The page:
« ocn 0710 | トップページ | 「黒船」グーグル、揺らぐ日本語 »

2009年7月11日 (土)

日露首脳会談 領土問題打開は腰を据えて

The Yomiuri Shimbun(Jul. 11, 2009)
Govt must try patiently to resolve N. isles row
日露首脳会談 領土問題打開は腰を据えて(7月11日付・読売社説)

It seems that the political environment both in Japan and Russia is not yet conducive for progress to be made in negotiations as tough as those aimed at resolving the territorial dispute over the four Russian-administered islands off Hokkaido.

On the sidelines of the summit meeting of the Group of Eight major nations in L'Aquila, Italy, Prime Minister Taro Aso held talks with Russian President Dmitry Medvedev.

When it came to the focal point of the disputed islands--Kunashiri, Etorofu, Shikotan and the Habomai island group, the Russian president stopped short of making any concrete proposal, simply stating that he was ready to examine every option with a "creative approach."

Medvedev had referred to a creative approach during the two leaders' previous meeting in February, in which he suggested he would bring up specific measures in their next meeting in Italy.

Some viewed the president's remark as mere rhetoric. As if supporting such a view, Medvedev's statement in Italy turned out to be peremptory.

In response, Aso told Medvedev that it would be difficult for Japan and Russia to build a partnership in the Asia-Pacific region if Russia was not prepared to strive for progress in the territorial dispute. We believe he was quite right to do so.


Medvedev weakened at home

As the reason why Russia found it difficult to present a concrete proposal on the disputed islands, Medvedev pointed to the recent passage at the Diet of a revised law declaring Japan's sovereignty over the islands.

The law is intended to enable the government to extend financial assistance to movements seeking the return of the four islands to Japan.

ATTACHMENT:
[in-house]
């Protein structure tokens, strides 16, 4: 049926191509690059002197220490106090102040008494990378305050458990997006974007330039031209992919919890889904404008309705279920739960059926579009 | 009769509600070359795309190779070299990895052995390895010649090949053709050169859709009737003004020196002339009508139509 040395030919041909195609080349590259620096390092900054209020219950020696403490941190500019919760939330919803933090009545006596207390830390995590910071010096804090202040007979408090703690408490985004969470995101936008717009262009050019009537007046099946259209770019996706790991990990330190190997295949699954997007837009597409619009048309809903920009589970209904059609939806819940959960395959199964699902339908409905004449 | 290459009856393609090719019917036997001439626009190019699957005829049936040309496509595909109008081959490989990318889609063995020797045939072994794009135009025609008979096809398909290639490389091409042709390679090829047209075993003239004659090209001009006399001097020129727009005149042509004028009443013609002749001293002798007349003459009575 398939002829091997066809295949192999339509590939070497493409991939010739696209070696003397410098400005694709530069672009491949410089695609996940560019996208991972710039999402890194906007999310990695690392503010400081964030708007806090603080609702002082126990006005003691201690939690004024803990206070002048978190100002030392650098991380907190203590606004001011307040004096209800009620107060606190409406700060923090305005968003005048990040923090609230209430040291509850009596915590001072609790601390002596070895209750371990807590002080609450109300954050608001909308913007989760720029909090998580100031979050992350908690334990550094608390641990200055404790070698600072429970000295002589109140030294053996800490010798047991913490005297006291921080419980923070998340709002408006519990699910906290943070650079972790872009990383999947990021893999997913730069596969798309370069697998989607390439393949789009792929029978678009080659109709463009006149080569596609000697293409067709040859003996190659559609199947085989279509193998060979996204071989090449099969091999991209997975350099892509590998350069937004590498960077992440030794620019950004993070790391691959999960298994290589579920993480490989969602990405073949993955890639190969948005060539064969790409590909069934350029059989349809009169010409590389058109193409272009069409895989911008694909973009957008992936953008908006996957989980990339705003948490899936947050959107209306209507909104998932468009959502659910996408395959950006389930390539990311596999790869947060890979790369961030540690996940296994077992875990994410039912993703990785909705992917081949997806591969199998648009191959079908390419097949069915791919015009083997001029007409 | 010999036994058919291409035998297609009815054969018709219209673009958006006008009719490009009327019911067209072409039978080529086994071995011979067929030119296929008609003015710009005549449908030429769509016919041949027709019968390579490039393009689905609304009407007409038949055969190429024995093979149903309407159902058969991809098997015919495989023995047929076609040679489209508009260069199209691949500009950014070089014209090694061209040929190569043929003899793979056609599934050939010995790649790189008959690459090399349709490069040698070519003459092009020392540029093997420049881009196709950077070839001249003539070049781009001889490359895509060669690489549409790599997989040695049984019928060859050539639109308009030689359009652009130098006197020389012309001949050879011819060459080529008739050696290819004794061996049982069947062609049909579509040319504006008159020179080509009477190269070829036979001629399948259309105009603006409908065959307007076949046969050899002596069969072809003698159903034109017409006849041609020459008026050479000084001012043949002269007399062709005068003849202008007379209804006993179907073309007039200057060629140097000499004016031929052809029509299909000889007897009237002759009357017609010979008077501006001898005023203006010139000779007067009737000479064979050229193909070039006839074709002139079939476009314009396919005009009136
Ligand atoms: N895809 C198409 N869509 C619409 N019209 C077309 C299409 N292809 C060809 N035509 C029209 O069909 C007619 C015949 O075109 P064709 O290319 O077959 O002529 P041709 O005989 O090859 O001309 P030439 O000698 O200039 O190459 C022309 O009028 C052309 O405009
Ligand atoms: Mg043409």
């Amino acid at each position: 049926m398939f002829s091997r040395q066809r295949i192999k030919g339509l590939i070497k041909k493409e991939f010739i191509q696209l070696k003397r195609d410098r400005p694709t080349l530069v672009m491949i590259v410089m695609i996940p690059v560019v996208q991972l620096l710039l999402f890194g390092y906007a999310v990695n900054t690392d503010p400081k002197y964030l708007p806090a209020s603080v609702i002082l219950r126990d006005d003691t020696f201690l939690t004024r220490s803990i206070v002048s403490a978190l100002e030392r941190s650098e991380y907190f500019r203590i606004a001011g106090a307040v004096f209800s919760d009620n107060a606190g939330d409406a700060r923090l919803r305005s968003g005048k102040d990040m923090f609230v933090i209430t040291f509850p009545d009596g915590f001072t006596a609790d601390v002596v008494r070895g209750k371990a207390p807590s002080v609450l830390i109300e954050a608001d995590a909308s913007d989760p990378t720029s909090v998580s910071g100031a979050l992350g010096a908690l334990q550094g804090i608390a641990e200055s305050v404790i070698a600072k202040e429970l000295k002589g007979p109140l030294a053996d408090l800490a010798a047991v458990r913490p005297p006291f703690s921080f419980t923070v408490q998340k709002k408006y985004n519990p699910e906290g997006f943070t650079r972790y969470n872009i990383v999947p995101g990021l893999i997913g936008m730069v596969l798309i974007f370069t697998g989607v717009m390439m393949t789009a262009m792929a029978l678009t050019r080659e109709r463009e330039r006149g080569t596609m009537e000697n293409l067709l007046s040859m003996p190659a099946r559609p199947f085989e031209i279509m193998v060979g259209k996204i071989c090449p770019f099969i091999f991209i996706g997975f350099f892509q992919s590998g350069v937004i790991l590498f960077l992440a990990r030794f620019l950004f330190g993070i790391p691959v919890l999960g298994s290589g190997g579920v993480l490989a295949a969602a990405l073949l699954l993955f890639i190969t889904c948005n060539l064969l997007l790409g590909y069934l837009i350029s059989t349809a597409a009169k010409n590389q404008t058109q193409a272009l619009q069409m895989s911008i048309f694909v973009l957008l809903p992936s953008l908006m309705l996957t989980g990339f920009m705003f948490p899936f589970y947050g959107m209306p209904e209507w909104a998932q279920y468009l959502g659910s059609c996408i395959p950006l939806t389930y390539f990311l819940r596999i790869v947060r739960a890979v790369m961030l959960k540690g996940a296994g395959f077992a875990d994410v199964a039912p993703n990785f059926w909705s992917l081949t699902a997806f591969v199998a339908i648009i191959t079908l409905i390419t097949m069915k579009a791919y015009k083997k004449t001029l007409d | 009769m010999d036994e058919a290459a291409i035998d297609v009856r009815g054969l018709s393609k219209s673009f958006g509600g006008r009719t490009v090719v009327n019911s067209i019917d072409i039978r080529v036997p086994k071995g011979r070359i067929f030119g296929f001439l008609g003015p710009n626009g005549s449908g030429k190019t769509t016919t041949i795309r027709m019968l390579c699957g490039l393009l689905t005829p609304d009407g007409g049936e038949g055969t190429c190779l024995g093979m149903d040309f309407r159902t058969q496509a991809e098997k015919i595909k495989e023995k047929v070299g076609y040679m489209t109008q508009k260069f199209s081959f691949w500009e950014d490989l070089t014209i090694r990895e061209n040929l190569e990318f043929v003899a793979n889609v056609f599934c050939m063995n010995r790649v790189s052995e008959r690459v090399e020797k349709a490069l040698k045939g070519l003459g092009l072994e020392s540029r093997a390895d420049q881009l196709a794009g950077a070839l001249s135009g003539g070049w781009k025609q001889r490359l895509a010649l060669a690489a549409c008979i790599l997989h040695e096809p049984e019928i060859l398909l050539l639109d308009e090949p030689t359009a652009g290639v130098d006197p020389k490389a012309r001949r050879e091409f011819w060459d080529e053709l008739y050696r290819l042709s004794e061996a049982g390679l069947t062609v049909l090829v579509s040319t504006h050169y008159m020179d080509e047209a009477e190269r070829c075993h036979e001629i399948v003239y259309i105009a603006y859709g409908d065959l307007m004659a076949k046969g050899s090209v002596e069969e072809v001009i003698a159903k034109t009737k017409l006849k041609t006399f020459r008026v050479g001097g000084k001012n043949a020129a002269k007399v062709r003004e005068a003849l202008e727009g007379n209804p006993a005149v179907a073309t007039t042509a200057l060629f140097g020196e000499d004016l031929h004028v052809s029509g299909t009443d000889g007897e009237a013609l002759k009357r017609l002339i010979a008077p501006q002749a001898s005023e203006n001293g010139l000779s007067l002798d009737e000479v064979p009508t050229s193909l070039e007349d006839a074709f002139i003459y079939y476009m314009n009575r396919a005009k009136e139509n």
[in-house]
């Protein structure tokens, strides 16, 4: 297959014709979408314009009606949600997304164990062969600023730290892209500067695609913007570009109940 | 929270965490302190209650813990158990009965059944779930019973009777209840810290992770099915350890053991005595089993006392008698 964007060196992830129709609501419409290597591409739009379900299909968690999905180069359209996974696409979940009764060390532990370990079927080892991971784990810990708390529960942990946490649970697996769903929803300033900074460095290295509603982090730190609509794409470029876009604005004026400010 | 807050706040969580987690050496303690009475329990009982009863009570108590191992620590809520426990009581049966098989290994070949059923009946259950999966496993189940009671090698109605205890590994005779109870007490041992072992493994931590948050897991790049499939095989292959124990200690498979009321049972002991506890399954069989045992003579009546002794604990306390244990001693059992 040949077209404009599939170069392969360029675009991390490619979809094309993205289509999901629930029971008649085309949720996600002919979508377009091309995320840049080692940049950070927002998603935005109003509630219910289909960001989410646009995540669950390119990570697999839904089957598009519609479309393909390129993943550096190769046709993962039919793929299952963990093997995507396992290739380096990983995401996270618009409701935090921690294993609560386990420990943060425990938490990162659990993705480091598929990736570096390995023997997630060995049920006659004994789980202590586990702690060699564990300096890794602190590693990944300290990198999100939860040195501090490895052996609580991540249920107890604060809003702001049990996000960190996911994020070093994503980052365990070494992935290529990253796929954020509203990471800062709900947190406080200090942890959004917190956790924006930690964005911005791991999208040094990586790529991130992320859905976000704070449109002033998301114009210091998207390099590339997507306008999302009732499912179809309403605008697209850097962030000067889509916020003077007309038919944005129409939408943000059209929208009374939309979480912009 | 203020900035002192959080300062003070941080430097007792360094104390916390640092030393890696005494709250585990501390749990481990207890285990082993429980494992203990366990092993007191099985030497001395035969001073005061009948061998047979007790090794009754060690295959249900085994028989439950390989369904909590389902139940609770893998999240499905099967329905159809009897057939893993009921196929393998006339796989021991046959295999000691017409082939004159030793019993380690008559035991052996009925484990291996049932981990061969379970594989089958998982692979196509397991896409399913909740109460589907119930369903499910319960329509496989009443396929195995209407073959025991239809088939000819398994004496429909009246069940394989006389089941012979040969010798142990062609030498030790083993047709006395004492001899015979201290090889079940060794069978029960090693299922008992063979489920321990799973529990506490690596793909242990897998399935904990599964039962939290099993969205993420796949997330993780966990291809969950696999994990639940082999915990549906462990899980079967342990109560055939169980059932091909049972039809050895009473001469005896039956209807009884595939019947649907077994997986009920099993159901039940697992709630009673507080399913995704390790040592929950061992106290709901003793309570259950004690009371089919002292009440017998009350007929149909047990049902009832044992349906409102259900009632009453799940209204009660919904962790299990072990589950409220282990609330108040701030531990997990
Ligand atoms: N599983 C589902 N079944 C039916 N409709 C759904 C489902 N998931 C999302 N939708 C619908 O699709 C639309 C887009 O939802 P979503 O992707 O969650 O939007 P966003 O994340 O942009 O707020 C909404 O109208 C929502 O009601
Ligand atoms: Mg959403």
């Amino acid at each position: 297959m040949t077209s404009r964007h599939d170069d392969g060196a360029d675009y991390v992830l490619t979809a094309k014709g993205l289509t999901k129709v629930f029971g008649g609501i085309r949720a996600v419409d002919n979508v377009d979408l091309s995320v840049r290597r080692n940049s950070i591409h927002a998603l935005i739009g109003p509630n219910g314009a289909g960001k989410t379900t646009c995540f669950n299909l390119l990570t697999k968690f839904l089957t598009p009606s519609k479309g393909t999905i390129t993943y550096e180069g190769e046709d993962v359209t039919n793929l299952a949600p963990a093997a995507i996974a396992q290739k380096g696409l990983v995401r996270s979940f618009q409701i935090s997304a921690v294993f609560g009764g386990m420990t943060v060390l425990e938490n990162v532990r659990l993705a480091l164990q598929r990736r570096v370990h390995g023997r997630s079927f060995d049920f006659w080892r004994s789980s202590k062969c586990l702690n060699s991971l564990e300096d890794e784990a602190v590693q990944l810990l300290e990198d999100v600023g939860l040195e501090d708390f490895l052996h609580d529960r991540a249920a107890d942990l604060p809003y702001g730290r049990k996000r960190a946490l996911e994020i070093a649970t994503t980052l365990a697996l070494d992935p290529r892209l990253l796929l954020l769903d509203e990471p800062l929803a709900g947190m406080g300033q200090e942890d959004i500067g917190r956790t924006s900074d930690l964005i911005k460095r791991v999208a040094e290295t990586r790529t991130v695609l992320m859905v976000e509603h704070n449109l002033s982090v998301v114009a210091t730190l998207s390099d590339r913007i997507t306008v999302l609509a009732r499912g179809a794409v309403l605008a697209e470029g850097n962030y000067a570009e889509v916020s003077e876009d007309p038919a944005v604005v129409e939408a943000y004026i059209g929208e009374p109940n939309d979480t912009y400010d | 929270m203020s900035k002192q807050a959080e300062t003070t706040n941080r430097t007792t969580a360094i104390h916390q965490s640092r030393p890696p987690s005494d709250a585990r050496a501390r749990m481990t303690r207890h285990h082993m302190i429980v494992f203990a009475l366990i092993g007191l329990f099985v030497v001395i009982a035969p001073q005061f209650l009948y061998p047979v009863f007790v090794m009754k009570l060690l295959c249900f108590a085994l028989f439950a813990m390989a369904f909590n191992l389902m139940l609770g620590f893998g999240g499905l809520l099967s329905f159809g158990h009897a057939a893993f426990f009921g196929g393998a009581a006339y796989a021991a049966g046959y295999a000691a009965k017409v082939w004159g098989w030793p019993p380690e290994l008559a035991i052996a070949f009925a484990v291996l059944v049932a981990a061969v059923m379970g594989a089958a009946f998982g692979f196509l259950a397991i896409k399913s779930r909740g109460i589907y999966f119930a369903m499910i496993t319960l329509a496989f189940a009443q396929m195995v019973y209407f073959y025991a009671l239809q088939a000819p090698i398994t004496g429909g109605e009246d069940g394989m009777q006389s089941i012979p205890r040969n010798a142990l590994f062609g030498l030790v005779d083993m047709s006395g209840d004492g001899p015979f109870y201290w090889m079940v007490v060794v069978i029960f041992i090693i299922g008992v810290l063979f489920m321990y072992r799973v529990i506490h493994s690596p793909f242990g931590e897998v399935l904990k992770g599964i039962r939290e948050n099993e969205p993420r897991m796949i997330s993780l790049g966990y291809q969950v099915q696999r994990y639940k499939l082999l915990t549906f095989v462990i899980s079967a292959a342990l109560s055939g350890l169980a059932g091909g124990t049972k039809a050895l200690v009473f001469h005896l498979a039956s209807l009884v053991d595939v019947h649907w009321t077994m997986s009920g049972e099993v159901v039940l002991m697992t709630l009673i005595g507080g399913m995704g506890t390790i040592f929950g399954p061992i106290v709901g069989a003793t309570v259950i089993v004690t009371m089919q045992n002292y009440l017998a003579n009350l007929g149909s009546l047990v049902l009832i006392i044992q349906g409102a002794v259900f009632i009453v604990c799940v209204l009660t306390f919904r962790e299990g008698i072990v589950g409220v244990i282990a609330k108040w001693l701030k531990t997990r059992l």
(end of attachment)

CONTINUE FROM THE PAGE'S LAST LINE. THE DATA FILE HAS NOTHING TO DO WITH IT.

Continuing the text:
The Russian president said the law's description of the four islands as an "integral part of Japan" had prompted a fierce response in his country, notably in the State Duma parliament.

But Japan has long insisted that the islands are an integral part of Japan, both historically and in terms of international law.

Russia's economy is still in the doldrums. The number of unemployed people is rapidly increasing, and demonstrations have taken place in various parts of the country. The president's popularity rate has declined.

Such circumstances have weakened the president's political clout at home, presumably leaving him no choice but to give ground to hard-liners in the parliament.

The political situation in Japan is also believed to have affected the two leaders' talks. It cannot be denied that the Russian side took advantage of Japan's weakness, apparently concluding that little could be expected from negotiations with Aso, whose political foundation has been greatly shaken, as evidenced by the fact that even those within the ruling Liberal Democratic Party are demanding he step down as prime minister.


Russia can't have it both ways

The Japanese government maintains the policy that if Russia acknowledges Japan's sovereignty over the four islands, it will be flexible in determining the timing and method of their return to Japan. The Japanese government has no choice other than to stick to this principle and patiently seek ways to break the impasse.

The government has been showing a positive stance toward the expansion of economic cooperation between the two countries with the hope of taking advantage of such a partnership to gain traction on the territorial row.

It may be necessary to continue trying to widen bilateral cooperation in fields that would benefit both sides, such as energy cooperation. But Japan must not allow a situation under which territorial disputes are left behind while progress is being made in economic cooperation between the two countries.

(From The Yomiuri Shimbun, July 11, 2009)
(2009年7月11日01時21分  読売新聞)


« ocn 0710 | トップページ | 「黒船」グーグル、揺らぐ日本語 »





« ocn 0710 | トップページ | 「黒船」グーグル、揺らぐ日本語 »